A Day in the Life of Choc on Choc

A Day in the Life of Choc on Choc

We also have an incredibly diverse and talented team, each of whom is instrumental to the success of the company. We’ve got the makers in the factory, who hand-make all of our gorgeous products, using the patented Choc on Choc layering method; the packing team, who meticulously pack, wrap, and dispatch all of the completed orders to customers across the globe; and then there are the office ladies, who take the orders, manage distribution, and take care of all the nuts and bolts of running a small business. On top of that, we’ve got Fran and Kerr, who design and create our unique chocolate moulds, and Flo, our chief chocolate lady, flying all over the country to talk to buyers, suppliers, and everyone in-between. It’s non-stop here at Choc on Choc!


We’re early risers, with the makers starting as early as five in the morning. Whilst most people are still asleep, they’re in the factory, melting, moulding, and shaping chocolate for the week’s orders. Currently, there are seven makers who make thousands of chocolates every month, but at Christmas, the making team grows to accommodate for the huge rise in trade and mail orders. Generally, our week’s production is planned out the previous Friday, so the sooner we receive orders, the better.


The packing team are usually in next, from about 7am onwards. They’re headed by Nicky, who collects the week’s trade orders from the office, and plans and distributes the packing for the day. We try, wherever possible, to get all orders for trade produced, packed, and shipped within two weeks or less, although at Christmas, our lead times increase a little as we’re so busy.


Myself and the rest of the office staff start every morning at 9am. The morning is generally taken up with checking through emails and messages, processing new orders, and chasing bits and pieces from the day before. Urgent matters are dealt with as soon as possible, which sometime results in unfavourably early phone calls!


Time for a quick lunch, and then on with the daily marketing campaigns. Our Facebook, Twitter, and Instagram feeds are updated daily with details of our latest products, or promotions, or any other goings on here in the factory (they’re also a great place to grab sneak peeks of our new lines). Michele and Cheryl are our marketing gurus, who pen our weekly trade emails and get our chocolates out into the public eye for the world to see. We’ve been featured in The Guardian, The Metro, The Daily Mail, Good Housekeeping, BBC News Online,and many more – and that’s just this year.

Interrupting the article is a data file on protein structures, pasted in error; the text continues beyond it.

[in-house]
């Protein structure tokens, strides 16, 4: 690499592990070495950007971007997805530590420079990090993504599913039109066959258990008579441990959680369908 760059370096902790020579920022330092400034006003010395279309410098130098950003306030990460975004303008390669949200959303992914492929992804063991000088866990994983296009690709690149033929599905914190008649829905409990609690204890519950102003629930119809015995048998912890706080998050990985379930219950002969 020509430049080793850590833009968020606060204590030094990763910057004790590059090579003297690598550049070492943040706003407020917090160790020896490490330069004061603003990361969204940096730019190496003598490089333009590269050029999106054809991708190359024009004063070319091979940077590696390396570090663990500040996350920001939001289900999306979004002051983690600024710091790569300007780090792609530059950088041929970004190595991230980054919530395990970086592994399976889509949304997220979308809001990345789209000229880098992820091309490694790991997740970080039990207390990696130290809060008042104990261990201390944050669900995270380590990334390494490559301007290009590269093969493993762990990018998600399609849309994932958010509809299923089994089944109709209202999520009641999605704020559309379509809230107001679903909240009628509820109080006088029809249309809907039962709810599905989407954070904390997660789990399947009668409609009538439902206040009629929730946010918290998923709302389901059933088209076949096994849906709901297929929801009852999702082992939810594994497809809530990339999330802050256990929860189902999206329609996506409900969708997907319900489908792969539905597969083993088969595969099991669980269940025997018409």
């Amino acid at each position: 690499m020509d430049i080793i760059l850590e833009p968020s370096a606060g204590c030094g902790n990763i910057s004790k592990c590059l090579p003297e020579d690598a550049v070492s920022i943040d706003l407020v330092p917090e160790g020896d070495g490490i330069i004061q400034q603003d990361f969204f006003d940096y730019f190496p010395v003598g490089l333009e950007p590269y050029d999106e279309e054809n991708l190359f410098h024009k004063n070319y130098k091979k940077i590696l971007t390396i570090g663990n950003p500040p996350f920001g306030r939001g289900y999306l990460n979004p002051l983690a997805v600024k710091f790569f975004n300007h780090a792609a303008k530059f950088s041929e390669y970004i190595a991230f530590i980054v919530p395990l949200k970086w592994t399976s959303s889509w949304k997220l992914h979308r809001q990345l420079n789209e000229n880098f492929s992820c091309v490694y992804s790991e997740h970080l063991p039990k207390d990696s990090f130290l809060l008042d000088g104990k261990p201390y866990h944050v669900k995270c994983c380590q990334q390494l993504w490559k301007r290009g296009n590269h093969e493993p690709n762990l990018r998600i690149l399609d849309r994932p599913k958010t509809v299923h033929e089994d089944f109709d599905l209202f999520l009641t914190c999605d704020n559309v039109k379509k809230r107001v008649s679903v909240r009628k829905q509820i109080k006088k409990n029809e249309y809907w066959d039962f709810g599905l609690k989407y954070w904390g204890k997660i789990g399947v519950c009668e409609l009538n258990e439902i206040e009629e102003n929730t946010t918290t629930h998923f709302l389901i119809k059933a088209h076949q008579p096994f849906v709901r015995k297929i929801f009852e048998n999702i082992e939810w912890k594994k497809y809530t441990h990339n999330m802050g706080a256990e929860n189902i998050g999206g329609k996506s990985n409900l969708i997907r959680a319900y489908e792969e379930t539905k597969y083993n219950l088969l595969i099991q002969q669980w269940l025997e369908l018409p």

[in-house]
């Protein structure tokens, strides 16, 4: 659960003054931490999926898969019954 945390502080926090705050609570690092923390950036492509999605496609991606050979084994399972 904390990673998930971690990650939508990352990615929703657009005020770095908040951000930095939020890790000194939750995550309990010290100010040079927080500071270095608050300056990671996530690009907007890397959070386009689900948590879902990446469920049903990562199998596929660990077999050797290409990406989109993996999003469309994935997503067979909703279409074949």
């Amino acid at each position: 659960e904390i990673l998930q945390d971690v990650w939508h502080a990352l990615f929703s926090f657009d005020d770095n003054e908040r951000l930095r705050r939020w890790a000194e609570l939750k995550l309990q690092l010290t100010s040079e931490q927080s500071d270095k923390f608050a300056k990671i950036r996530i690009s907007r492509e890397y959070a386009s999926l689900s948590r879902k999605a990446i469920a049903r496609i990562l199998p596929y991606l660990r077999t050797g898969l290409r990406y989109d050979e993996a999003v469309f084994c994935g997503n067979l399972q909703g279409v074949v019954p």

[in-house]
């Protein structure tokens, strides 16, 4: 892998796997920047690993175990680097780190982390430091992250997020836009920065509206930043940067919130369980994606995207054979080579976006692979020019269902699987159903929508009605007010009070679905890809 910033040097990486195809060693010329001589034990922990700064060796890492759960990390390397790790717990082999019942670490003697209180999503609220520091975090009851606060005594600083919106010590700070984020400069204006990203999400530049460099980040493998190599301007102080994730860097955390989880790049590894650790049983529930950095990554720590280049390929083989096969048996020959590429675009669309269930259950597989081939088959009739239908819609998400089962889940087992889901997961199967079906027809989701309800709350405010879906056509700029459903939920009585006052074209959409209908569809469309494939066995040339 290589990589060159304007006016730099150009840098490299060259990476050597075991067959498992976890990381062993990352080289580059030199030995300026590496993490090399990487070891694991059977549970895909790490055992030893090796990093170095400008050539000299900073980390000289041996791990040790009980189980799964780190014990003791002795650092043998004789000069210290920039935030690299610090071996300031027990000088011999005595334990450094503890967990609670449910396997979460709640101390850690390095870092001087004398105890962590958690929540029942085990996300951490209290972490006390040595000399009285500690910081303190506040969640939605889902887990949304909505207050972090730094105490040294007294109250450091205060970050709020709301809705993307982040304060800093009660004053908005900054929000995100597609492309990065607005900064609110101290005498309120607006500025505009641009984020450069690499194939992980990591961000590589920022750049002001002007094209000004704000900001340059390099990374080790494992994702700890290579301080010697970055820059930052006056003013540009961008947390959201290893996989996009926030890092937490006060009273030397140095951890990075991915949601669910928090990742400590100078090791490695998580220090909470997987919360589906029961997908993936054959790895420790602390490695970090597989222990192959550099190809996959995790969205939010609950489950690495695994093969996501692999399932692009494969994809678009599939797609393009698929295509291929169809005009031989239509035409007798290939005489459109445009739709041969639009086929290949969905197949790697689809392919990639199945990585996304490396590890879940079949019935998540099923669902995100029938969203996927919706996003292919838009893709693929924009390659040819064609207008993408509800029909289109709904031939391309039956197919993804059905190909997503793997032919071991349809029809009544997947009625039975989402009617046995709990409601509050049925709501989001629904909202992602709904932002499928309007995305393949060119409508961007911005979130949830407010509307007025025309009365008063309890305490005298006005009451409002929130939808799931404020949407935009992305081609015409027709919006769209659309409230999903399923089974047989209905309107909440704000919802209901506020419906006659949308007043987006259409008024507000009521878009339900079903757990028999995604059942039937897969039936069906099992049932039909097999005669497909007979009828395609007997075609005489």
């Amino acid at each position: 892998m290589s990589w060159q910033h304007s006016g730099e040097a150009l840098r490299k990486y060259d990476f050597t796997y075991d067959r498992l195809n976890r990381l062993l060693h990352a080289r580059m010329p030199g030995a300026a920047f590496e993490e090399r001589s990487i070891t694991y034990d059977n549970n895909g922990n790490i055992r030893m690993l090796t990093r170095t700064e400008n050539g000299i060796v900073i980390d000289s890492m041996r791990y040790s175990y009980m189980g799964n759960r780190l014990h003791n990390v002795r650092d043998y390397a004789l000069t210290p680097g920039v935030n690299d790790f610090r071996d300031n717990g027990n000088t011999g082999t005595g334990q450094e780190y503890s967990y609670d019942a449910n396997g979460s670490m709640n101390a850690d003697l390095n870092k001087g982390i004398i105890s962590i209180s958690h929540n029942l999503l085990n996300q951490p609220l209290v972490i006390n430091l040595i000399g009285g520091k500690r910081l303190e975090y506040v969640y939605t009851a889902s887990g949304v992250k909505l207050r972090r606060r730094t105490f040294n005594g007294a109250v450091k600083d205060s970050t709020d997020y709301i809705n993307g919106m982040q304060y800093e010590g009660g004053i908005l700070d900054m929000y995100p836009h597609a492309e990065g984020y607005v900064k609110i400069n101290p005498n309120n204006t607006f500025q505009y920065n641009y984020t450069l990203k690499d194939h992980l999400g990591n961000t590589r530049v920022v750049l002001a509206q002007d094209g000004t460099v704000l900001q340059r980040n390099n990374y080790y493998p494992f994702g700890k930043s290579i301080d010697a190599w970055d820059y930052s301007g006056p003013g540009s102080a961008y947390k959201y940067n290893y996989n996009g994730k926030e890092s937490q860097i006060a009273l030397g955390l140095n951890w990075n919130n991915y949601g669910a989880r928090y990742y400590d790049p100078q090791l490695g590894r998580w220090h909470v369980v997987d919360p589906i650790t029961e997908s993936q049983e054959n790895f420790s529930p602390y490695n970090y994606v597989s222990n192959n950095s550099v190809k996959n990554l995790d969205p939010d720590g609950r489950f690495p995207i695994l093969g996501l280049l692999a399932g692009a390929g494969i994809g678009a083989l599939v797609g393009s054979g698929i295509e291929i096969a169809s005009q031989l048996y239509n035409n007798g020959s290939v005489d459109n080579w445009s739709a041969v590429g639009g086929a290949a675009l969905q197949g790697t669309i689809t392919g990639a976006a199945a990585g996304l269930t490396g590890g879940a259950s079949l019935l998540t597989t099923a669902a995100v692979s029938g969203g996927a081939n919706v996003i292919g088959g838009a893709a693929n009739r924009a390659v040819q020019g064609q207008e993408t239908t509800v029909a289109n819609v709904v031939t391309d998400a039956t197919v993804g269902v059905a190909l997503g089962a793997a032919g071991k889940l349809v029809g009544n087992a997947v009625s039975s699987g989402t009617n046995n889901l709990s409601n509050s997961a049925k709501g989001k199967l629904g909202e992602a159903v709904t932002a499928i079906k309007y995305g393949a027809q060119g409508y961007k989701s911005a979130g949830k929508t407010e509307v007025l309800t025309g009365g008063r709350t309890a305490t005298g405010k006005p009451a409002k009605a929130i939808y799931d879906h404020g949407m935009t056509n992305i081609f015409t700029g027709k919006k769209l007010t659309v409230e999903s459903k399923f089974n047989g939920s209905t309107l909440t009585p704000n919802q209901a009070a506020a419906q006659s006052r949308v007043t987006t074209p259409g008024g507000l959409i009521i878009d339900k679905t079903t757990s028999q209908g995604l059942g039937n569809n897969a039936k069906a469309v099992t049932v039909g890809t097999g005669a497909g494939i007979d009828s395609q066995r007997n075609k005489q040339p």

1pm- 2pm

By this point in the day, the makers have worked a full day, and it’s time for them to head home. The factory room is shut down, and production will continue the next day at 5am. This is also typically the time of day when we get a sneak peek at any new lines that Flo and Kerr are trying out, which is always an exciting time! We’ll often also get people popping in from the village to our tiny shop area to buy chocolate gifts directly from us, and to give us the latest on what’s going on in the village.


Afternoons are generally dedicated to ordering stock from our many suppliers. There’s so much that goes into the production of our chocolates aside from the chocolates themselves. The trays, the boxes, the labels, the ribbons, the inserts… the list goes on and on. So we’ll often order several times a week, to make sure that we stay ahead of the curve.

By this point in the day, it’s also normally time to book in our deliveries and plan the day’s shipments. Chris in distribution is responsible for the hundreds of boxes that leave our factory every day, and can often just be seen as a head above a stack of boxes.


At the end of the day (in which there are never enough hours!), it’s a matter of tying up the many bits and pieces that have flooded in during the day: staff and HR jobs, processing any last minute orders, calling delivery companies to chase orders, sending out trade catalogues and price lists to prospective customers, managing the bustling company diary, and much more. Then, once our last parcels are collected, we pull down the blinds, lock the doors, and head home, ready to start all over again in the morning. 

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